Oktibbeha County Circuit Clerk Tony Rook had only been on the job 169 days on Tuesday when faced with one of the first big challenges of his time in office - a countywide election for national offices.
Rook, along with a team of election commissioners, deputy election clerks and party members, overcame technical difficulties during the election and weathered only a minimal number of complaints through a day often fraught with headaches for election officials.
Despite only seeing roughly 15 percent turnout, Rook said his first election in office went smoothly apart from the difficulties seen with voting equipment.
“This was a good process to cut my teeth on because this was a good starting point,” Rook said. “I was hoping turnout would have been higher and if you're going to have a technical issue like we had, I'm glad it didn't happen in November because that helps us better prepare for future races.”
Rook secured his first term in office during the November special election when he won a close race against Teresa Davis, winning with 51 percent of the vote. Prior to his move to Circuit Court, the lifelong resident of Oktibbeha County served as court administrator and department head for the Starkville Municipal Court for 18 years.
Rook took the place of Circuit Clerk Angie McGinnis, who returned to the job in an interim capacity following the resignation of Glenn Hamilton last July.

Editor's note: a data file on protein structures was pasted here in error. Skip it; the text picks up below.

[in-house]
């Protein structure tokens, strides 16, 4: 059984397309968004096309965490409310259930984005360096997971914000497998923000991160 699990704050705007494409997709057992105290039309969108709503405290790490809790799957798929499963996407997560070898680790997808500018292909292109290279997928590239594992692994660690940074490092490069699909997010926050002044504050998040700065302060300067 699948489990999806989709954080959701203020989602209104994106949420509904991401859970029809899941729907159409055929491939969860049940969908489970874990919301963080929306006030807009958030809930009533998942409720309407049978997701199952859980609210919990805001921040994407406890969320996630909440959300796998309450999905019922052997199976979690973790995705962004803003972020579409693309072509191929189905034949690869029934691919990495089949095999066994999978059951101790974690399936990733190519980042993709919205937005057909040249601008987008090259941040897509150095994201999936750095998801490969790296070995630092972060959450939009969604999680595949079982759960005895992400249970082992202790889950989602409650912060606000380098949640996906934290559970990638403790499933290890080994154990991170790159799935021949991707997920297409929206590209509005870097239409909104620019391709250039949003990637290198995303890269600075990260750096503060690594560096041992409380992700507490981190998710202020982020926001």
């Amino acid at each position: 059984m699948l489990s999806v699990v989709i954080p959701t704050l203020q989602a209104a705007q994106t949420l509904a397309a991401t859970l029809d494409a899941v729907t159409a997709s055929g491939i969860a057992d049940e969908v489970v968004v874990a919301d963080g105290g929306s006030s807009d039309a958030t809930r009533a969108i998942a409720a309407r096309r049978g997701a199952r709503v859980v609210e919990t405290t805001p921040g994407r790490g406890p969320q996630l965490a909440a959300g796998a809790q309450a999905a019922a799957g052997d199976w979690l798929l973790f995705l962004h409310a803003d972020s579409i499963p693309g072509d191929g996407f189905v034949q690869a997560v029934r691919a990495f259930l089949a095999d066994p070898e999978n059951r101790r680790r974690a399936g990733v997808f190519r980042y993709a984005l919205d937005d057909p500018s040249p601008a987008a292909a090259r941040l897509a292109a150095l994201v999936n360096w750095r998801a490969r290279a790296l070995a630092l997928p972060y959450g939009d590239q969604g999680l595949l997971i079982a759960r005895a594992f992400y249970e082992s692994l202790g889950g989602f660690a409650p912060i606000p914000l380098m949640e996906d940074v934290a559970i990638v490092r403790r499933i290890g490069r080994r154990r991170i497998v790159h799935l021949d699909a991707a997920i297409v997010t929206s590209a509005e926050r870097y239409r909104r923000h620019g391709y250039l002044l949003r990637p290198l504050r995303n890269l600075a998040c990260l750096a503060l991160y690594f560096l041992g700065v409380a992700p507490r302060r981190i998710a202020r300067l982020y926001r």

To better understand problems on the ground, Rook said he made personal visits to multiple precincts to hear how to make the process run smoother.
“I want to hear from those who are on the front lines and want to thank them for their assistance because without them, the process just wouldn't work,” he said.
When asked what the toughest part of the job has been up to this point, Rook pointed to the time commitment.
“The 18-hour days are tough, and are not something most individuals are accustomed to, but you do it and work as hard as you can,” he said. “For the election commissioners, other court staff, it's a long day.”
Rook also commented on his observations of aging equipment used in the election process, which could have been the cause of problems seen on Tuesday night.
“I will work with the court staff, election commissioners and the Secretary of State to ascertain whether or not some of our election equipment should be updated or replaced,” Rook said.
In doing so, Rook said he will always seek to determine a balance between the need for upgraded equipment and the need to be conservative with taxpayer's money.
When considering the parts of his first election that went smoothly, Rook pointed to the Logic and Accuracy (L & A) testing of the voting machines ahead of the election.
“We had representatives from both parties here overseeing things, media here, representatives from ES&S, election commissioners, it's a sophisticated system of checks and balances,” Rook said.
He then praised the cooperation of John Young, the chair of the Oktibbeha County Democratic Executive Committee and Marnita Henderson, the chair of the Oktibbeha County Republican Executive Committee, along with his own staff.
“I have to brag on the deputy clerks who assisted with this, Sheryl Elmore, Melody Monts, Schreese Carter, Tina Mullins and brag on the election commissioners because they've been up here working incredibly hard the last several weeks.”
Looking ahead to the next election, which will be a Primary runoff on June 26, the ultimate goal for the first-year circuit clerk is to protect the integrity of the election process
“As long as I'm here, I promise I will do everything to assure that that happens,” Rook said.